After March for Our Lives, Parkland shooting survivor shares experience, says she's not giving up

Marjory Stoneman Douglas High School student Monisa Olsen says she hid in a closet while a shooter opened fire at her school last month, killing 17 classmates and teachers.

"I was very close to the building, I was not inside though. But when we were going outside for fire alarm because it was triggered, we heard gunshots -- I immediately knew what they were. They really could not have been anything else," said Monisa, a sophomore at Stoneman Douglas in Parkland, Florida.

"My first thought was the shooter is coming around the corner. And he's firing. So all of my classmates, we had a procedure to go into corners of classroom away from the visible eyes of the window. But we all just booked it for the closet," she said.

Monisa's father, Troy, said this is his second experience with a child in a mass shooting situation. His older son was at Virginia Tech during the 2007 campus shooting.

"We never thought this would happen. Parkland is the safest city in America. And when we were at school that day, my wife and I were there waiting for her. We did not know what he was going on and we're like this cannot happen here," said Troy Olsen.

Since the shooting, students from Parkland have lead several demonstrations and rallies in advocating for tougher gun control laws both in Florida and across the country. Monisa says she's not giving up.

"This happened to us in our own home and my friends lost their friends. You cannot forget sitting in a closet and texting your parents 'I love you' because you're not sure what's going to happen next."

For the Stoneman Douglas students, who while most are not old enough to vote, drink alcohol or even rent a car, have been faced with opposition on social media, from members of Congress and the NRA.

Since Parkland, a 16-year-old girl and a shooter were shot and killed in St. Mary's County in Southern Maryland at Great Mills High School last Tuesday.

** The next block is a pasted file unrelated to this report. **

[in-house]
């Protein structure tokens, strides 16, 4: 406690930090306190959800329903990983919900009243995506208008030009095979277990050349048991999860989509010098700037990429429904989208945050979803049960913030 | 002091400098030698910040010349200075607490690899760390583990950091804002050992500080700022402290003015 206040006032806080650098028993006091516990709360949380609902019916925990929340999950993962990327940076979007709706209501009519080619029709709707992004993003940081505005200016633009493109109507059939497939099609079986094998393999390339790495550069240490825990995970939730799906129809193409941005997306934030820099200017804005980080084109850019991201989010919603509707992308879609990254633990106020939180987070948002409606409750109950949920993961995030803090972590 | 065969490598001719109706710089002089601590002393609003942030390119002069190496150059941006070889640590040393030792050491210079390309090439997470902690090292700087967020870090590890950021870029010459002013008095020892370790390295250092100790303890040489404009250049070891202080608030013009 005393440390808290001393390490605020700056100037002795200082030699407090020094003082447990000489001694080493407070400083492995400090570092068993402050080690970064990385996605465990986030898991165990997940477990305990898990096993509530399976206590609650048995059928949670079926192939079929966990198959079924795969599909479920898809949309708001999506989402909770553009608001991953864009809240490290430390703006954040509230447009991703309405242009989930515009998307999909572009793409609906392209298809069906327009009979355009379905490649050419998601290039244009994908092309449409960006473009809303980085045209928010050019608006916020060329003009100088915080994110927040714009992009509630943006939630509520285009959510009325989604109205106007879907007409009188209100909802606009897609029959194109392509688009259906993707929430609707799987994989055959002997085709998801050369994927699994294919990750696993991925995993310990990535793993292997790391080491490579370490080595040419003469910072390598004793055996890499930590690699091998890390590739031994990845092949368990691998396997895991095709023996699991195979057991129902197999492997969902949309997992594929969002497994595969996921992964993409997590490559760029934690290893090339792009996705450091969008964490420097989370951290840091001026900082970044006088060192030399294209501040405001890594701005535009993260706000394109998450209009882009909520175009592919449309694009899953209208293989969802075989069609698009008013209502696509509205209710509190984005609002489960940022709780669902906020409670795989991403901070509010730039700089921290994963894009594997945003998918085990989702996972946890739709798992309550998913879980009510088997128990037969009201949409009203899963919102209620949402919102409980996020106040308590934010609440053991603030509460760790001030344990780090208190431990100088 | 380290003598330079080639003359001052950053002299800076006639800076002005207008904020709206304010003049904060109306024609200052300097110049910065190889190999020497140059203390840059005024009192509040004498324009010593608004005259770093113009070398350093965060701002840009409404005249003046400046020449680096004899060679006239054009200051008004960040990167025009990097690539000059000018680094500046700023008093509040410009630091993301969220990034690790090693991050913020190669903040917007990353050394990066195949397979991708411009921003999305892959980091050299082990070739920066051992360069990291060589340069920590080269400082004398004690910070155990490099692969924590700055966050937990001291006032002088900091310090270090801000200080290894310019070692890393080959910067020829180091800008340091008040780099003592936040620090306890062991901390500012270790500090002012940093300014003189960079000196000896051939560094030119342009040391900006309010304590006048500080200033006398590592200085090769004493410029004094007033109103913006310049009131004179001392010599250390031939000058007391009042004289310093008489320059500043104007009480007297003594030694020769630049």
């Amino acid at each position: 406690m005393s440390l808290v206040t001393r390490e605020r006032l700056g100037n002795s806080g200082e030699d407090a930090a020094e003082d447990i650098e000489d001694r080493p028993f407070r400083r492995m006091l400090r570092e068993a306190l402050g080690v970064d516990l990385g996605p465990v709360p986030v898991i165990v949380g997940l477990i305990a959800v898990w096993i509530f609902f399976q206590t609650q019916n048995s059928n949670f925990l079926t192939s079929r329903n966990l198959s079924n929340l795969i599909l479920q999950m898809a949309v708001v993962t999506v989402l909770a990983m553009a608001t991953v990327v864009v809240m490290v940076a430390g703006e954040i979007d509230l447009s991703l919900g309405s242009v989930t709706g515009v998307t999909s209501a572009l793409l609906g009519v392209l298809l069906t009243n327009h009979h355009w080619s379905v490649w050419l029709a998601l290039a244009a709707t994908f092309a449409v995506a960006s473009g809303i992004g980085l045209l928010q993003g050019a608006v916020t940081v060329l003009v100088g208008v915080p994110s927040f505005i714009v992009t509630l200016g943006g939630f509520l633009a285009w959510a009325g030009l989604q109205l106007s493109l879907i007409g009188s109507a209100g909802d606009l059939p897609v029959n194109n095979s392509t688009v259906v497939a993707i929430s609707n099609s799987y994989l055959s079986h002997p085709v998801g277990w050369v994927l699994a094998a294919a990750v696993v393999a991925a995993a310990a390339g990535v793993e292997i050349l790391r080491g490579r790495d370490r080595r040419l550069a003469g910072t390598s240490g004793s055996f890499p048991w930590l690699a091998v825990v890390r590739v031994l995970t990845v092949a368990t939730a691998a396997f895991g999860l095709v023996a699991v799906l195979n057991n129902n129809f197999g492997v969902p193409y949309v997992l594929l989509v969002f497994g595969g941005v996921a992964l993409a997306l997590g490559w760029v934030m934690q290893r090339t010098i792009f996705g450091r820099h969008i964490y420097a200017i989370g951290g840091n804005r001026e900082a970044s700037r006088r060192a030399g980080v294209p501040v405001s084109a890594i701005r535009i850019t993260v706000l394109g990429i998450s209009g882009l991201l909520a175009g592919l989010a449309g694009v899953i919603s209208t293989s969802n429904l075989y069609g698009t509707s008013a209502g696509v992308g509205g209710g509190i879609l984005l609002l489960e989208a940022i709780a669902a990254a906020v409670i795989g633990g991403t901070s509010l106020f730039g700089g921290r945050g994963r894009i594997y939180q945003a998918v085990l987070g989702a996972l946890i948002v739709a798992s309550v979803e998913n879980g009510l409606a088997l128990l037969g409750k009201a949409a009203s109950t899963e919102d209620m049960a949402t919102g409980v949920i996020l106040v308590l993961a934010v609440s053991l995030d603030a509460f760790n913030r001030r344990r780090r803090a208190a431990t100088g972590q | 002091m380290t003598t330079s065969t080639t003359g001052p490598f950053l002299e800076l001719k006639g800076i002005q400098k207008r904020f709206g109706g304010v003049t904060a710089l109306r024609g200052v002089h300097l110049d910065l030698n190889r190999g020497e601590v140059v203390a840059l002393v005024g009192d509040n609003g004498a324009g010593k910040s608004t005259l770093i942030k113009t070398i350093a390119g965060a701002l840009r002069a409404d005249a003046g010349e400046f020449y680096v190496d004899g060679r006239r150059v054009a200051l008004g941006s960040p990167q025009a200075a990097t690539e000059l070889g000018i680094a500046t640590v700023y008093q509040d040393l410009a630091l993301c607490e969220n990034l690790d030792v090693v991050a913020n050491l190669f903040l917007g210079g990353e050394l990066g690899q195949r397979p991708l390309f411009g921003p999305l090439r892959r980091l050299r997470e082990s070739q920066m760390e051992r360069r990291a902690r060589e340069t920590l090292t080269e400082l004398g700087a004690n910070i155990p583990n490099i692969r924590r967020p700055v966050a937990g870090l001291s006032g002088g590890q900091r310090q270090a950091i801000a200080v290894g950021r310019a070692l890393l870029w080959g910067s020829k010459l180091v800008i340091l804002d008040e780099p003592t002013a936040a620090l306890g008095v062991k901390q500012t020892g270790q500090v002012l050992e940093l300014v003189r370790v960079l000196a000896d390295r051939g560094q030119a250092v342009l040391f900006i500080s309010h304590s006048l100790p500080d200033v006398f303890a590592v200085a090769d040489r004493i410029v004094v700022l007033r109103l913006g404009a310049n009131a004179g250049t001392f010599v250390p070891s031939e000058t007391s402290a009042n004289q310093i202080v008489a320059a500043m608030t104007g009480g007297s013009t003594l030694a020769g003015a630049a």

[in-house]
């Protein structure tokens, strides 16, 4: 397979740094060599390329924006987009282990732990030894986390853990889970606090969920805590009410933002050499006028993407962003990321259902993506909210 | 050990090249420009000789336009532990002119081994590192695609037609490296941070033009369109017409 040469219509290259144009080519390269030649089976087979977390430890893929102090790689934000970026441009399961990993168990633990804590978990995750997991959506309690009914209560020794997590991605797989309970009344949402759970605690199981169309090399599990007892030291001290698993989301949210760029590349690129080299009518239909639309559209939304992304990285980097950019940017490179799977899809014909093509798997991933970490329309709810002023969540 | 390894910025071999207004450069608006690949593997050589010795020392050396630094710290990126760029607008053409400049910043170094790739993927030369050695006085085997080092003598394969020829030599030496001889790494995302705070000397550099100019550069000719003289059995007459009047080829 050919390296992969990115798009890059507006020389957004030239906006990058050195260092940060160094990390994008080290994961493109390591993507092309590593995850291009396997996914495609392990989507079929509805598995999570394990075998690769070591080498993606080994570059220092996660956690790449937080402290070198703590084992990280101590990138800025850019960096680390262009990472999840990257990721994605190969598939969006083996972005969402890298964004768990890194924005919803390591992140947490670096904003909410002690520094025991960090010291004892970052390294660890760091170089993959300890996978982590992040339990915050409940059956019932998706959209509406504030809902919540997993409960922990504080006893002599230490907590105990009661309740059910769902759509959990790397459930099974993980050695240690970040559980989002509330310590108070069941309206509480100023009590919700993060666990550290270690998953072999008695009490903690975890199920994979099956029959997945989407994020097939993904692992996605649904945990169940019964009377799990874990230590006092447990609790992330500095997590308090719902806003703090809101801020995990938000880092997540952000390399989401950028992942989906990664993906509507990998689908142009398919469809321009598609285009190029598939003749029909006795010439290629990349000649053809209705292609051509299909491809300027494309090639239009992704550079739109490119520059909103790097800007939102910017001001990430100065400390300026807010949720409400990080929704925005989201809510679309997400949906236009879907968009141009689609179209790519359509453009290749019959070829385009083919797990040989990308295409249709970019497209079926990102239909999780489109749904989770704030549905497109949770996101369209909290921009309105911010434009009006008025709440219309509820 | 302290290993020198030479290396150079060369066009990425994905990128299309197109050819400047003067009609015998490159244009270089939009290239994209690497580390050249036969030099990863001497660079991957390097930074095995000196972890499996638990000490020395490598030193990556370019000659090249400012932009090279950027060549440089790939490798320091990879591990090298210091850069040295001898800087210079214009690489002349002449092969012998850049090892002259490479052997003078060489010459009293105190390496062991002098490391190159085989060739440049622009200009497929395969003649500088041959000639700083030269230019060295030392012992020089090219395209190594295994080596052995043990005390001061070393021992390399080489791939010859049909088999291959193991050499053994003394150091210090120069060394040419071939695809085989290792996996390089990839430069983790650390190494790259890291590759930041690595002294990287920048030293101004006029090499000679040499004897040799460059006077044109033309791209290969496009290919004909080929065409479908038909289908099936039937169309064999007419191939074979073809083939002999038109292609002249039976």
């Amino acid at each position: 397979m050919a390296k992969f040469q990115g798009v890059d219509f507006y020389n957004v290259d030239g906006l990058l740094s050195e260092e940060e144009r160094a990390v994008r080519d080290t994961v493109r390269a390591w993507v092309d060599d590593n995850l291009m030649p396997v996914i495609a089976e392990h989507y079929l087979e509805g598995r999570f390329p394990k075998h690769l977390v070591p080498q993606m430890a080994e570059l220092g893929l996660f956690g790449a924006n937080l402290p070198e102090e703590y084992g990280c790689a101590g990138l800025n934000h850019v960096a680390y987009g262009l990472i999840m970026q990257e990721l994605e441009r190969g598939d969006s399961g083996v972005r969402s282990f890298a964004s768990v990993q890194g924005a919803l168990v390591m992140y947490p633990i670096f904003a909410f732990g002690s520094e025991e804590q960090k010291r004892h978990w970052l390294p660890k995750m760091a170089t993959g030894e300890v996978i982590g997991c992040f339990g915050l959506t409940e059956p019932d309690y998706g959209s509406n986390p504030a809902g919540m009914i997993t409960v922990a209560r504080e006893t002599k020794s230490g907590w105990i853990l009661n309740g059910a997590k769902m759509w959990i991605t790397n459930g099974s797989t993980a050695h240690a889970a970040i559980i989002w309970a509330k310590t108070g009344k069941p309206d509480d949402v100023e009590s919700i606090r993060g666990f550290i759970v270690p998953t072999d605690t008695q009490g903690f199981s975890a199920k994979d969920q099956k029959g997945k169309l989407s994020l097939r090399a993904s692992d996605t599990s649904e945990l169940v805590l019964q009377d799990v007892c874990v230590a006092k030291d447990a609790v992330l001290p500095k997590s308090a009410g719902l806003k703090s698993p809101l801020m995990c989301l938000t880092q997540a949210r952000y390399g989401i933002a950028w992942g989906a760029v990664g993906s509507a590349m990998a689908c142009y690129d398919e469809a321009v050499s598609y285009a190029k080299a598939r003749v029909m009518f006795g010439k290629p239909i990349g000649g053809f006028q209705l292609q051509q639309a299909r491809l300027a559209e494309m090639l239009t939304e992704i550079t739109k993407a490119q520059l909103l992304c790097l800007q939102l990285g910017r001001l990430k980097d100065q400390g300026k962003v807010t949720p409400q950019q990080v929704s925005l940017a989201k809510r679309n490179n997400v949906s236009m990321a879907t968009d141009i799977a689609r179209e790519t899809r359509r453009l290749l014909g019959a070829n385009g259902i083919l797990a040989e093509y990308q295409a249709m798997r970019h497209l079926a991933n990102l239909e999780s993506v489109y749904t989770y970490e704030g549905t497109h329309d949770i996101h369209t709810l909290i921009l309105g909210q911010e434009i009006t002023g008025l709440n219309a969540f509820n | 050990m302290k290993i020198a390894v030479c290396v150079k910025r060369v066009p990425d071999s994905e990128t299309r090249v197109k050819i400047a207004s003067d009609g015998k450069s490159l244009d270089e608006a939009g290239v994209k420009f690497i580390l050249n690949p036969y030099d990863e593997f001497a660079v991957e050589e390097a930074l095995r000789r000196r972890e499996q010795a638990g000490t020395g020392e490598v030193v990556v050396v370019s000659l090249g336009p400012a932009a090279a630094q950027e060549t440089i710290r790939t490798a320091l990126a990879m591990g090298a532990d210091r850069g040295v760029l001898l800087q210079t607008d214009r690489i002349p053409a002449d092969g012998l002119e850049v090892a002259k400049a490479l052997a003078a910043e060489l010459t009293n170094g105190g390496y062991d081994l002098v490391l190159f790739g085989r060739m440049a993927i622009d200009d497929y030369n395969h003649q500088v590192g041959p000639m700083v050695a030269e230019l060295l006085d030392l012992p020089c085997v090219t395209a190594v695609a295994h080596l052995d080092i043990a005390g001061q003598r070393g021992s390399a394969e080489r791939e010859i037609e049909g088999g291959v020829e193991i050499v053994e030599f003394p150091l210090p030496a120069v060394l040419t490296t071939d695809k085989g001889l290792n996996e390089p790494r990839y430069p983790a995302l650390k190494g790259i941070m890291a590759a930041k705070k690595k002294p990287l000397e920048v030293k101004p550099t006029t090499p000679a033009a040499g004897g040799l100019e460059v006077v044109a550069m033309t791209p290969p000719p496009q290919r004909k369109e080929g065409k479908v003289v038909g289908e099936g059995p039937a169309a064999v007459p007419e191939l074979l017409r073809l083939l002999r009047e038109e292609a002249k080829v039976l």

In supporting others, like the students at Great Mills, and others have been victims and survivors of gun violence, Monisa said getting help and talking to a therapist has been important for her in healing from the tragedy.

"Don't blame yourself for anything that's happened -- that's been prevalent along my other classmates," she said.

"Stand up for what you feel is right. Don't be afraid and don't think you're not going to receive support. Because you have support from all the Douglas students who went through what you went through. You and don't give up any fight you have."

Hundreds of Great Mills High Schools joined the Stoneman Douglas students at the March for Our Lives Saturday.

The march, which was attended by hundreds of thousands of youth, was geared to send a message to lawmakers in a push for change in attitude toward gun control and gun violence in the country.

"It's powerful seeing everyone at the march. I mean, sometimes it feels like you're alone in what you do in your cause because you see people opposing it and you're like is this the right path to take are people willing to support me? But then seeing the crowds of people at the march that were all of the students supporting us and holding up signs and passionate and you realize there's so much support you have," said Monisa.

As she continues to face new challenges and push for change with her classmates, she says they continue to debate issues, like have clear backpacks at school.

"We all went through this together and we can't really fight each other on this we have to stay together," she said.